Amanda Hardman claims the award in a unique way.
“Never in a million years would I have thought I’d get the award. It’s such a high-level award and it’s only given to one kid in the province – it’s nuts,” said Amanda Hardman.
That's 17-year-old Hardman's response to winning the 2019 4-H Alberta Premier’s Award.
The Stony Plain teen says she believes she may be the first recipient in the over 50 years of the prestigious award to not have a focus on livestock, like you’d traditionally see in 4-H. Hardman says she originally joined the Stony Riders 4-H Club with the aim to be involved with horses, but became more interested in the life skills components of the organization.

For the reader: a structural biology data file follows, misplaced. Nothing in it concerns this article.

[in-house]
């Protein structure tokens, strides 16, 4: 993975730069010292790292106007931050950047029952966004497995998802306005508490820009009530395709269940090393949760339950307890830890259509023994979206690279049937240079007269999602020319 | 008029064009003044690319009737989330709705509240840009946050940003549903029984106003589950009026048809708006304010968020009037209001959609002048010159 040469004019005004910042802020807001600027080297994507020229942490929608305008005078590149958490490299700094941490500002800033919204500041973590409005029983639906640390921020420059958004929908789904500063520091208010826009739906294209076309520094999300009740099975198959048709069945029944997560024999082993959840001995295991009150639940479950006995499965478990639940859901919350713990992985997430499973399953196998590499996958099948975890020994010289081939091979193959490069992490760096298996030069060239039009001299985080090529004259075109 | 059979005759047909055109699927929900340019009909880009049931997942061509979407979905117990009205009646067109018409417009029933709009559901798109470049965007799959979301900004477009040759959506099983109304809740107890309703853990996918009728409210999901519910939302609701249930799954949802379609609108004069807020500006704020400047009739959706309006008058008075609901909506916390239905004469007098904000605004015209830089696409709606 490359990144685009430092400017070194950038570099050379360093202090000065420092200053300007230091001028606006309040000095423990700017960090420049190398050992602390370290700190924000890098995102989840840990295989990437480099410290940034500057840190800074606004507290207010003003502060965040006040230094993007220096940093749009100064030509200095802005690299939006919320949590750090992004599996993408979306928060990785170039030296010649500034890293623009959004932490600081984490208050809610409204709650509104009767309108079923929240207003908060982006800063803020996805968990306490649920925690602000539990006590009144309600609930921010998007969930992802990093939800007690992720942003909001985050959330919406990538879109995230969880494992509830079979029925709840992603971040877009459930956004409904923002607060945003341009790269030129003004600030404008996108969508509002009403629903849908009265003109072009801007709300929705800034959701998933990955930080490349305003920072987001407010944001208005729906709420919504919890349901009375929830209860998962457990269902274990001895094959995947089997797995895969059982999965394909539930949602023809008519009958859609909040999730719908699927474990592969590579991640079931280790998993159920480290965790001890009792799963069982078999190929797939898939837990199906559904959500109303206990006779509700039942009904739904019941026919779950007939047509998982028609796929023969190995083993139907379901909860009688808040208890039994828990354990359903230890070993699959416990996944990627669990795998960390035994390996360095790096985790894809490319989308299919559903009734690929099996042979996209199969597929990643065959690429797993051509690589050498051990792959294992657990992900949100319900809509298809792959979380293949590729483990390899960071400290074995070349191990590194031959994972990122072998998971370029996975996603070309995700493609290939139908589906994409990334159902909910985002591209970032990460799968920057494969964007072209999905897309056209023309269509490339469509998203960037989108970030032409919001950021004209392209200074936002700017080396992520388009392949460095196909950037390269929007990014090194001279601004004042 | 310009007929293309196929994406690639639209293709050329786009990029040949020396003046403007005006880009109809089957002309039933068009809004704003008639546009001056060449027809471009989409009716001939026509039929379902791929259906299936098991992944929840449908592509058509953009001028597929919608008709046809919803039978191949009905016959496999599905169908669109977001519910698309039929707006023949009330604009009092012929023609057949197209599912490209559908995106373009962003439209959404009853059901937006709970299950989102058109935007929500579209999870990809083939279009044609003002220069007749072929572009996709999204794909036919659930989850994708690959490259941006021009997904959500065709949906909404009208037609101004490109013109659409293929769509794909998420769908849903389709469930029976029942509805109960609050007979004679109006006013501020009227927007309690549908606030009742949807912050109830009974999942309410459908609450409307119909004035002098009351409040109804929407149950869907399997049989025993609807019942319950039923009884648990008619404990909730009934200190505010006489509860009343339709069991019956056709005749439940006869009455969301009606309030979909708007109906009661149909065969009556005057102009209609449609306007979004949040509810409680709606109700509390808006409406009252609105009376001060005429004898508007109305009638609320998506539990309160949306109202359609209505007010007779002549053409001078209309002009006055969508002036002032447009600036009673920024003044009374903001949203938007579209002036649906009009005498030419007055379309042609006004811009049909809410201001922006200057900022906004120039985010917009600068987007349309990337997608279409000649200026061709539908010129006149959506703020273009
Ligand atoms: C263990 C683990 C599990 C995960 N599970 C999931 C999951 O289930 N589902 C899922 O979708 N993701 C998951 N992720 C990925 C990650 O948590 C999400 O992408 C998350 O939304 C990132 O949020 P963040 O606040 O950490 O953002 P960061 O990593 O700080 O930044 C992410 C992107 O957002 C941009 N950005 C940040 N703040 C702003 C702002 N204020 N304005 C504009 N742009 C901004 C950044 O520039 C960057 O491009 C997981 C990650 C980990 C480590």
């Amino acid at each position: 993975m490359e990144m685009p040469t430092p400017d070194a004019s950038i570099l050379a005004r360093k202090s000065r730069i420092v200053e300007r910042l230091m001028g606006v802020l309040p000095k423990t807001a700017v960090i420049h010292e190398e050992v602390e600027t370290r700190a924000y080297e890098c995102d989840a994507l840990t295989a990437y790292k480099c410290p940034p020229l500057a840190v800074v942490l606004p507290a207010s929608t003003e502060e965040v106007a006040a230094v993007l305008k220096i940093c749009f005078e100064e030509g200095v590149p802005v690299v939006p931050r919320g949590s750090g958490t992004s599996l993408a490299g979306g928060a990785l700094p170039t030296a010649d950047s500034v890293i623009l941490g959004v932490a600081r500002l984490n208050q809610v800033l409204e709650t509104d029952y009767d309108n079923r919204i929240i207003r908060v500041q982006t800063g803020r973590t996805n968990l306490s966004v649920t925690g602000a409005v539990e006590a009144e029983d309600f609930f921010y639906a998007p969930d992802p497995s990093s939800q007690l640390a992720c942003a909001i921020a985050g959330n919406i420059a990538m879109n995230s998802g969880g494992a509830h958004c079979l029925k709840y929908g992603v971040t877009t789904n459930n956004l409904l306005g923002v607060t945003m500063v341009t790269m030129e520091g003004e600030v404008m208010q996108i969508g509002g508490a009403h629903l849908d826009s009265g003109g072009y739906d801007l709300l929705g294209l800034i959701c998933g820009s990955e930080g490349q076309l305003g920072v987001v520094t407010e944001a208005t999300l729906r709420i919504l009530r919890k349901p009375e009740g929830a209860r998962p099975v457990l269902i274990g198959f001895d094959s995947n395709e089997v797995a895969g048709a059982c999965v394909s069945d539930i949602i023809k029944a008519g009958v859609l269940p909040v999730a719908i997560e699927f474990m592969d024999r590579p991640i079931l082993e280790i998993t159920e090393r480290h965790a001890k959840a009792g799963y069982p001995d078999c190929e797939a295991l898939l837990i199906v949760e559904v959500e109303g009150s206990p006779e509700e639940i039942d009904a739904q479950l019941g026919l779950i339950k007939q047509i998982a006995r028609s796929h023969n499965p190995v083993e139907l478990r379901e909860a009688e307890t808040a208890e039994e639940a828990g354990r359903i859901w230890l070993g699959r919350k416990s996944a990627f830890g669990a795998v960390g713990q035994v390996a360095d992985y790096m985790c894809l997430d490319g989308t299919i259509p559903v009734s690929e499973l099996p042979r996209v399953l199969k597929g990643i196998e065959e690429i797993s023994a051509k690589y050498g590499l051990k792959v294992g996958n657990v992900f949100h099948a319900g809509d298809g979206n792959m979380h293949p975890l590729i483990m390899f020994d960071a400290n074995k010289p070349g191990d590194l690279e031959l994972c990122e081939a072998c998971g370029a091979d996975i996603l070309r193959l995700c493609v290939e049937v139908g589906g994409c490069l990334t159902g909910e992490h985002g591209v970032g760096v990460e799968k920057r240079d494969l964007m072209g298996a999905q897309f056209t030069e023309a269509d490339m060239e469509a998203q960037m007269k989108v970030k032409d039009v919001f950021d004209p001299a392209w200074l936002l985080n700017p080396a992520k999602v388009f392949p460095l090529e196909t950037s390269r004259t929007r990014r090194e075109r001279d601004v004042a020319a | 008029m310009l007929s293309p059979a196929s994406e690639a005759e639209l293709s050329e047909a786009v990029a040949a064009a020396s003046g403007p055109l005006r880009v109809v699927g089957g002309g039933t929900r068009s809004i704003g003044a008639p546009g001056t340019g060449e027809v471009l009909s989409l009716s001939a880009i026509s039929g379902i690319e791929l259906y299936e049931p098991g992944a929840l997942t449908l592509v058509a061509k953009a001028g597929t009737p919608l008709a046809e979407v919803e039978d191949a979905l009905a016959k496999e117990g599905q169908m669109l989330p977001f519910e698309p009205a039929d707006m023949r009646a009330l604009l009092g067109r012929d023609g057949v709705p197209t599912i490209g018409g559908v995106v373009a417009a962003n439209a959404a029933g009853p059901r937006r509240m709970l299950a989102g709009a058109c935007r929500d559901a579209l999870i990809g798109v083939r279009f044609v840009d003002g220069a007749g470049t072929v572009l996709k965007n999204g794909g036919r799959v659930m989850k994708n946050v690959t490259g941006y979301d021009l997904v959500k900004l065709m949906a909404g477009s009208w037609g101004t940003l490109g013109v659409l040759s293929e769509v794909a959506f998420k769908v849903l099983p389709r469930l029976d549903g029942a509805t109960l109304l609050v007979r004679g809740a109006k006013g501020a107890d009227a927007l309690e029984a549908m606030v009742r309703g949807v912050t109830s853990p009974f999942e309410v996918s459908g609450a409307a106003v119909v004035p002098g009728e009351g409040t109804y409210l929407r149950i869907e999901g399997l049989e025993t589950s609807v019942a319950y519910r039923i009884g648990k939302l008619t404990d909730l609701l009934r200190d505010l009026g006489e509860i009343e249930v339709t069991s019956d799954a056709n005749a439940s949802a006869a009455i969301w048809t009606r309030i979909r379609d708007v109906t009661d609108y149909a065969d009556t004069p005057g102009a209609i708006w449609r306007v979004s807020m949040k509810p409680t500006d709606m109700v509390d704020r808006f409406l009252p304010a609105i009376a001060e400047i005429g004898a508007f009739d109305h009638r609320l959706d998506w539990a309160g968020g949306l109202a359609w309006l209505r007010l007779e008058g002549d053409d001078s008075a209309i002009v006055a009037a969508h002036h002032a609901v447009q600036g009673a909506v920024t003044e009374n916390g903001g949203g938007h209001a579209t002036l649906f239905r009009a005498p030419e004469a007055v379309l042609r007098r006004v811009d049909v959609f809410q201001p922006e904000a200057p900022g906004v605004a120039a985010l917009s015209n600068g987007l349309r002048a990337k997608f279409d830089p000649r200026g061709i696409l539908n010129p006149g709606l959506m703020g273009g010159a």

“4-H is definitely trying to show that you don’t have to have livestock to be in 4-H. It’s becoming more common for urban areas to have clubs that don’t necessarily focus on livestock,” she said.
Hardman says another trait that separates her from the herd is her involvement in national groups and activities, as well as her success and interest in 4-H’s various science fairs.
This award is the highest of its kind and is given to a youth in rural Alberta who excels in the organization.
The six-year member of the group will meet Premier Kenney and the minister of Agriculture and Forestry as part of her award. Hardman says it’s exciting to get this opportunity at such a young age, however she’s still a bit nervous.